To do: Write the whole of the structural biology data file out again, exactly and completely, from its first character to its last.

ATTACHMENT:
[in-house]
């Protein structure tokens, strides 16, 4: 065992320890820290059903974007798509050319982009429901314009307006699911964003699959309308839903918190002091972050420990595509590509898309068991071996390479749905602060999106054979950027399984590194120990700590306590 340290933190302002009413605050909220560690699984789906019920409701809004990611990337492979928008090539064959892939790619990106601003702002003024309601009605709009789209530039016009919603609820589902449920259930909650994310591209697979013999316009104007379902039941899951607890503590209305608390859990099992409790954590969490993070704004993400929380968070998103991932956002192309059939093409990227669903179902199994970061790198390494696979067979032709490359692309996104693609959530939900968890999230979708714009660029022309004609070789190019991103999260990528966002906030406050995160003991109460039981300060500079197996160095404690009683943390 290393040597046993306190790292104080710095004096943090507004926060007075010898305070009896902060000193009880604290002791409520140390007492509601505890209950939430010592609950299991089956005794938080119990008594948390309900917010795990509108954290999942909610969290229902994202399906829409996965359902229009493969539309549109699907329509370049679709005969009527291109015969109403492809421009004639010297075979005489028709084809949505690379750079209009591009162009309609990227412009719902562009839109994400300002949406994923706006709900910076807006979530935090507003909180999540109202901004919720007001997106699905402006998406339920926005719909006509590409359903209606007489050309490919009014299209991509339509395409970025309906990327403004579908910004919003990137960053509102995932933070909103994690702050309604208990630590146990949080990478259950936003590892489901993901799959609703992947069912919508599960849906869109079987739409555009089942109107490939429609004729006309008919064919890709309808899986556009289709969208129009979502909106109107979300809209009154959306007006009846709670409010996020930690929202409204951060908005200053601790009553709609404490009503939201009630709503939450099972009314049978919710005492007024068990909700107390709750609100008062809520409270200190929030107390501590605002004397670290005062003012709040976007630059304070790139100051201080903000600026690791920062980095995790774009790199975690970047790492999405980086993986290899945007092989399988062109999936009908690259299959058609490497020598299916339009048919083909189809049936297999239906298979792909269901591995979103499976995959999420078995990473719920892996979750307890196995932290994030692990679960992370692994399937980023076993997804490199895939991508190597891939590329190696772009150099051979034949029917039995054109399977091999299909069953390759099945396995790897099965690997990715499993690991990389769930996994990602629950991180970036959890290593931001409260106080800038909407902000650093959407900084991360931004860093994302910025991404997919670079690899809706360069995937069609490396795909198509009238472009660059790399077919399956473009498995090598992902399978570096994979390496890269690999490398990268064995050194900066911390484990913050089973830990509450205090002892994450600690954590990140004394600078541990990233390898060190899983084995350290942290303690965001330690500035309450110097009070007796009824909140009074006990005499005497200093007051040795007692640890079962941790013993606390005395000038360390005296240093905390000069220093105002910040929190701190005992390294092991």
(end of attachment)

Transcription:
[in-house]
């Protein structure tokens, strides 16, 4: 065992320890820290059903974007798509050319982009429901314009307006699911964003699959309308839903918190002091972050420990595509590509898309068991071996390479749905602060999106054979950027399984590194120990700590306590 340290933190302002009413605050909220560690699984789906019920409701809004990611990337492979928008090539064959892939790619990106601003702002003024309601009605709009789209530039016009919603609820589902449920259930909650994310591209697979013999316009104007379902039941899951607890503590209305608390859990099992409790954590969490993070704004993400929380968070998103991932956002192309059939093409990227669903179902199994970061790198390494696979067979032709490359692309996104693609959530939900968890999230979708714009660029022309004609070789190019991103999260990528966002906030406050995160003991109460039981300060500079197996160095404690009683943390 290393040597046993306190790292104080710095004096943090507004926060007075010898305070009896902060000193009880604290002791409520140390007492509601505890209950939430010592609950299991089956005794938080119990008594948390309900917010795990509108954290999942909610969290229902994202399906829409996965359902229009493969539309549109699907329509370049679709005969009527291109015969109403492809421009004639010297075979005489028709084809949505690379750079209009591009162009309609990227412009719902562009839109994400300002949406994923706006709900910076807006979530935090507003909180999540109202901004919720007001997106699905402006998406339920926005719909006509590409359903209606007489050309490919009014299209991509339509395409970025309906990327403004579908910004919003990137960053509102995932933070909103994690702050309604208990630590146990949080990478259950936003590892489901993901799959609703992947069912919508599960849906869109079987739409555009089942109107490939429609004729006309008919064919890709309808899986556009289709969208129009979502909106109107979300809209009154959306007006009846709670409010996020930690929202409204951060908005200053601790009553709609404490009503939201009630709503939450099972009314049978919710005492007024068990909700107390709750609100008062809520409270200190929030107390501590605002004397670290005062003012709040976007630059304070790139100051201080903000600026690791920062980095995790774009790199975690970047790492999405980086993986290899945007092989399988062109999936009908690259299959058609490497020598299916339009048919083909189809049936297999239906298979792909269901591995979103499976995959999420078995990473719920892996979750307890196995932290994030692990679960992370692994399937980023076993997804490199895939991508190597891939590329190696772009150099051979034949029917039995054109399977091999299909069953390759099945396995790897099965690997990715499993690991990389769930996994990602629950991180970036959890290593931001409260106080800038909407902000650093959407900084991360931004860093994302910025991404997919670079690899809706360069995937069609490396795909198509009238472009660059790399077919399956473009498995090598992902399978570096994979390496890269690999490398990268064995050194900066911390484990913050089973830990509450205090002892994450600690954590990140004394600078541990990233390898060190899983084995350290942290303690965001330690500035309450110097009070007796009824909140009074006990005499005497200093007051040795007692640890079962941790013993606390005395000038360390005296240093905390000069220093105002910040929190701190005992390294092991």